plantigrade(redirected from plantigrade stance)
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Walking with the entire sole of the foot on the ground, as humans, bears, raccoons, and rabbits do.
[French : Latin planta, sole of the foot; see plat- in Indo-European roots + Latin -gradus, going (from gradī, to walk, go; see ghredh- in Indo-European roots).]
(Zoology) walking with the entire sole of the foot touching the ground, as, for example, man and bears
(Zoology) a plantigrade animal
[C19: via French from New Latin plantigradus, from Latin planta sole of the foot + gradus a step]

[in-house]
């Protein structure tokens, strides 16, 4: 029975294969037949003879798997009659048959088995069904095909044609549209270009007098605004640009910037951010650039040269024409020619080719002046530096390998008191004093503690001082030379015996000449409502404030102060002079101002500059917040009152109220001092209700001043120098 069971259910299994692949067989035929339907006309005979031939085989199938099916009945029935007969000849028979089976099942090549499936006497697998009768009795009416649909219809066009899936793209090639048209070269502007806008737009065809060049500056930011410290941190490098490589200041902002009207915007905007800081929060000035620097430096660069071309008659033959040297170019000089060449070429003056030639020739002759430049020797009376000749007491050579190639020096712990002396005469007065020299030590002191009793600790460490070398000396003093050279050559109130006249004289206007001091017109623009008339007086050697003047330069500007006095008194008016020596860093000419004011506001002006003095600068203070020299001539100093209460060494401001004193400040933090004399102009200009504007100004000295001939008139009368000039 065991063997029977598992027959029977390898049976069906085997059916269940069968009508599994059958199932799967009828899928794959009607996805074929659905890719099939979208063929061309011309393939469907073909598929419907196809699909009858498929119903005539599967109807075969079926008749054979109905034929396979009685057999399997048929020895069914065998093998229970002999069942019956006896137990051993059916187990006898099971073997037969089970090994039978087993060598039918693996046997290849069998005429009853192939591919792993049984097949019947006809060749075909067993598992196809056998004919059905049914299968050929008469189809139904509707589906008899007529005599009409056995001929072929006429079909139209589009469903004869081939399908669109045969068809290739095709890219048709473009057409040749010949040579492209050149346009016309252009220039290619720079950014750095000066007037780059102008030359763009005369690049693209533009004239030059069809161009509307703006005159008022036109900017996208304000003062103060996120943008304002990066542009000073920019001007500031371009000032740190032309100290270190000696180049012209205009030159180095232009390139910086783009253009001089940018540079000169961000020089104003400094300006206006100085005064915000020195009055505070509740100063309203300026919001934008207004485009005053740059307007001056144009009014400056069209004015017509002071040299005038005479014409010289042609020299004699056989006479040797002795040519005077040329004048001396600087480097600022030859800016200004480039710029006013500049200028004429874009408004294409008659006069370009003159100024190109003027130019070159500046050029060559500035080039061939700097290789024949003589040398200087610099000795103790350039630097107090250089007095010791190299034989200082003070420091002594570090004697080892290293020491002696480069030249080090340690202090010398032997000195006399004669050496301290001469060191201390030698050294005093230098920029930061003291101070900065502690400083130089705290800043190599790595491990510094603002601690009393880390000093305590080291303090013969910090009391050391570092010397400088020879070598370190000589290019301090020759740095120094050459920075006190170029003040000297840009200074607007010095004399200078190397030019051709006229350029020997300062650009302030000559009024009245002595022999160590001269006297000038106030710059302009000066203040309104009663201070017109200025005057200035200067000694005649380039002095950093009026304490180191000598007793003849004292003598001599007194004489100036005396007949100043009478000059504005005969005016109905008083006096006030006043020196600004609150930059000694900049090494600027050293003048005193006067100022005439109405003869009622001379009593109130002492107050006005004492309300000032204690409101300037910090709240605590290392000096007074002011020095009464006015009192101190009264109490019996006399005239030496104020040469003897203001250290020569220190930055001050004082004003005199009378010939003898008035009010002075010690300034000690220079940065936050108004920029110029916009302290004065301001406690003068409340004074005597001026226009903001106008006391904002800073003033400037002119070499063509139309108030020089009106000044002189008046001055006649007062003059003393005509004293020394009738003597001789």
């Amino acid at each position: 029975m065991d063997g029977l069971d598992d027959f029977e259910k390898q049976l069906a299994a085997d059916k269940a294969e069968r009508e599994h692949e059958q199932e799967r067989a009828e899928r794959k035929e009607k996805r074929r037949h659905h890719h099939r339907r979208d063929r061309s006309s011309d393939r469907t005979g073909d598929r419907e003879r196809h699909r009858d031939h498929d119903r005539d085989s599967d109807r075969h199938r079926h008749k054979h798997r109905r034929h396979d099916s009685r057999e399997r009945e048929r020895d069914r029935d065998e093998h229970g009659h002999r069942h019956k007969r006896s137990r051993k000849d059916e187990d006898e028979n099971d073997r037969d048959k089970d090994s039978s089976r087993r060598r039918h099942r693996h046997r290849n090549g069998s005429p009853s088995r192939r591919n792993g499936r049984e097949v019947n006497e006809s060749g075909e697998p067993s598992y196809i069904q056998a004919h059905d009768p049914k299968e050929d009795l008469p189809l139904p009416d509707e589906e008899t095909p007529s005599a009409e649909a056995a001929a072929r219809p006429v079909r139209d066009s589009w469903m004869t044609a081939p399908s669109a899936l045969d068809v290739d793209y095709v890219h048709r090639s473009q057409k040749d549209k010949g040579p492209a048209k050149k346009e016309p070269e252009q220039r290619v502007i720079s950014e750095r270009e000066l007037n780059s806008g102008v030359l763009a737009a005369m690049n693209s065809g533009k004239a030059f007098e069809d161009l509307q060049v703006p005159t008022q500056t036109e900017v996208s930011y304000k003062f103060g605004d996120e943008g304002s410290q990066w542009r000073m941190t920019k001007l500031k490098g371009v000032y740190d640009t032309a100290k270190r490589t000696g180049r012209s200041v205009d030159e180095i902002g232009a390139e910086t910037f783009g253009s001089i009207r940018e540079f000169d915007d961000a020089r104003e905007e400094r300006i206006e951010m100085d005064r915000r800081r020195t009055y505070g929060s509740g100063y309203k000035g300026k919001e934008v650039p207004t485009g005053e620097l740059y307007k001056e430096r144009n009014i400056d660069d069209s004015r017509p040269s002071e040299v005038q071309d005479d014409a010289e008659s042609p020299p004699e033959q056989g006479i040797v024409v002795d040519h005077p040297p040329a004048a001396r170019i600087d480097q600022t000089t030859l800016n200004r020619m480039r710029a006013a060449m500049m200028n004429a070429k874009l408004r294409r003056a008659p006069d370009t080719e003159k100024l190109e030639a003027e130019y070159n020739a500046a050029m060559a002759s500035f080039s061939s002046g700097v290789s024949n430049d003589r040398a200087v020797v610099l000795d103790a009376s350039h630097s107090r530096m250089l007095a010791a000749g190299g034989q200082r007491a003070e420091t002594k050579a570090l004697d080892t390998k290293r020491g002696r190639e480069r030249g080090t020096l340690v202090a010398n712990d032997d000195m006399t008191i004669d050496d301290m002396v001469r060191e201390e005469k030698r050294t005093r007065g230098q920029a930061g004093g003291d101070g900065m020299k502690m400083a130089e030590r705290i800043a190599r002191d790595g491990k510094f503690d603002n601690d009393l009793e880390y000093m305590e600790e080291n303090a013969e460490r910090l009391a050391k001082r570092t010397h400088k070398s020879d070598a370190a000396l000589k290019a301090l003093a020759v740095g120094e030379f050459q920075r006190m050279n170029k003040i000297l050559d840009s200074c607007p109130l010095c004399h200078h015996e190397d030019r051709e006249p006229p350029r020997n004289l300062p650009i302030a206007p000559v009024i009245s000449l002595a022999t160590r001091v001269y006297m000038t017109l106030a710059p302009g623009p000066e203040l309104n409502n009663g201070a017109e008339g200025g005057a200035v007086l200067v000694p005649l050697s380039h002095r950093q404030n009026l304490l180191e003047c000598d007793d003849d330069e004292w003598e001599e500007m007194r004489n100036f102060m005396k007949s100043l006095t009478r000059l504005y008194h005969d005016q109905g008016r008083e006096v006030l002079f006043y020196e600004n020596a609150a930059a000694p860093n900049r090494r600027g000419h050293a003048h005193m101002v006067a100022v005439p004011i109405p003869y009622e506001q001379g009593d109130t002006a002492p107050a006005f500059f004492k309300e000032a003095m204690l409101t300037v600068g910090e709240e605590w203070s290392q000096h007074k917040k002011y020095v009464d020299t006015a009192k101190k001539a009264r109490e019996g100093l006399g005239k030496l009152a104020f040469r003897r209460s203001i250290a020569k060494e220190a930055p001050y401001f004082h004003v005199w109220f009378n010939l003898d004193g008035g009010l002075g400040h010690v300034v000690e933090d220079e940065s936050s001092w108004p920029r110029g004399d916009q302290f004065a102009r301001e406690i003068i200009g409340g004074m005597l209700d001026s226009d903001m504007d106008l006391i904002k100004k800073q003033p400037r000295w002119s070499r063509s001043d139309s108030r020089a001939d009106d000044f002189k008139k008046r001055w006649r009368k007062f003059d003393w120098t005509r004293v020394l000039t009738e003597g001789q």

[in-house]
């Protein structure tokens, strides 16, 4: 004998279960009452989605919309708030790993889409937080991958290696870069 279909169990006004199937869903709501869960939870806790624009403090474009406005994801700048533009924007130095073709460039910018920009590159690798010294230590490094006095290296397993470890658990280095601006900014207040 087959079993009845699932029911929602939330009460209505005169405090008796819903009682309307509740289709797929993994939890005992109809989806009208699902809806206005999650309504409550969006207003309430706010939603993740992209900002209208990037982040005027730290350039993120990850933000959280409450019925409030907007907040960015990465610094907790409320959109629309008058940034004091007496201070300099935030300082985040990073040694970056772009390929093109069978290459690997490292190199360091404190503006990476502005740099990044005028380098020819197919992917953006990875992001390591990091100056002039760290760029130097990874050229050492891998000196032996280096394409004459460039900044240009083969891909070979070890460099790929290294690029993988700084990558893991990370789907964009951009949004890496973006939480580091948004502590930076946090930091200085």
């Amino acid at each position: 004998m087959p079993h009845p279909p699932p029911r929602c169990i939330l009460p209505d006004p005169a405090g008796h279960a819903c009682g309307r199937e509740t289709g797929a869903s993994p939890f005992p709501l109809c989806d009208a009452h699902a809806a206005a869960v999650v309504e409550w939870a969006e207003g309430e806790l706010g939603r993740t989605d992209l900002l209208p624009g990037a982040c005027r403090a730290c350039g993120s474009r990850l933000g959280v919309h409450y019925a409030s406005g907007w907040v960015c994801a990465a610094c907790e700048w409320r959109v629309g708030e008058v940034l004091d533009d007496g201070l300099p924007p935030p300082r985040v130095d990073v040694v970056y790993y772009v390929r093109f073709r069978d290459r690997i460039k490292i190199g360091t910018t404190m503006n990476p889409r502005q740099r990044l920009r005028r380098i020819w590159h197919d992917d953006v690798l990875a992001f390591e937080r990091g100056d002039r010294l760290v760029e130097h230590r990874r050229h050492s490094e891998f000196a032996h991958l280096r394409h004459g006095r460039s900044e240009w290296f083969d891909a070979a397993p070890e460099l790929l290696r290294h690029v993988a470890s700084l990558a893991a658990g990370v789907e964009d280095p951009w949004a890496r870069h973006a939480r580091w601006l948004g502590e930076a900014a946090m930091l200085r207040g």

1. walking on the entire sole of the foot, as humans and bears.n.
2. a plantigrade animal.
[1825–35; < New Latin plantigradus= Latin plant(a) sole + -i- -i- + -gradus -grade]
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|Noun||1.||plantigrade - an animal that walks with the entire sole of the foot touching the ground as e.g. bears and human beings|
|Adj.||1.||plantigrade - (of mammals) walking on the whole sole of the foot (as rabbits, raccoons, bears, and humans do)|
mammal, mammalian - any warm-blooded vertebrate having the skin more or less covered with hair; young are born alive except for the small subclass of monotremes and nourished with milk
digitigrade - (of mammals) walking on the toes with the posterior part of the foot raised (as cats, dogs, and horses do)